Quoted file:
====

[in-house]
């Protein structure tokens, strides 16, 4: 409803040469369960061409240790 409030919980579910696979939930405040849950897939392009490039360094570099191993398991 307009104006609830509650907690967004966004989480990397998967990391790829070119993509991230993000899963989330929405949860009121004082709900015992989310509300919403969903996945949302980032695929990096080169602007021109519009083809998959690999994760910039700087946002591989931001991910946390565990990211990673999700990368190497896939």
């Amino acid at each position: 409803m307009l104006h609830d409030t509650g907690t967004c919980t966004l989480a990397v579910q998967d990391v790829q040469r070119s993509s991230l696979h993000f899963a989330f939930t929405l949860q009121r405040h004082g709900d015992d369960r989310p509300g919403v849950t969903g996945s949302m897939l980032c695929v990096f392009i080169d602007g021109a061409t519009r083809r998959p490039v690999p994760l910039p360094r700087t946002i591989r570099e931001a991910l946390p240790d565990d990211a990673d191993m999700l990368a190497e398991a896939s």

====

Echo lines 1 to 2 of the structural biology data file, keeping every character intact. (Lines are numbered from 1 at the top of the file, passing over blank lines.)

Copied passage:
[in-house]
């Protein structure tokens, strides 16, 4: 409803040469369960061409240790 409030919980579910696979939930405040849950897939392009490039360094570099191993398991 307009104006609830509650907690967004966004989480990397998967990391790829070119993509991230993000899963989330929405949860009121004082709900015992989310509300919403969903996945949302980032695929990096080169602007021109519009083809998959690999994760910039700087946002591989931001991910946390565990990211990673999700990368190497896939």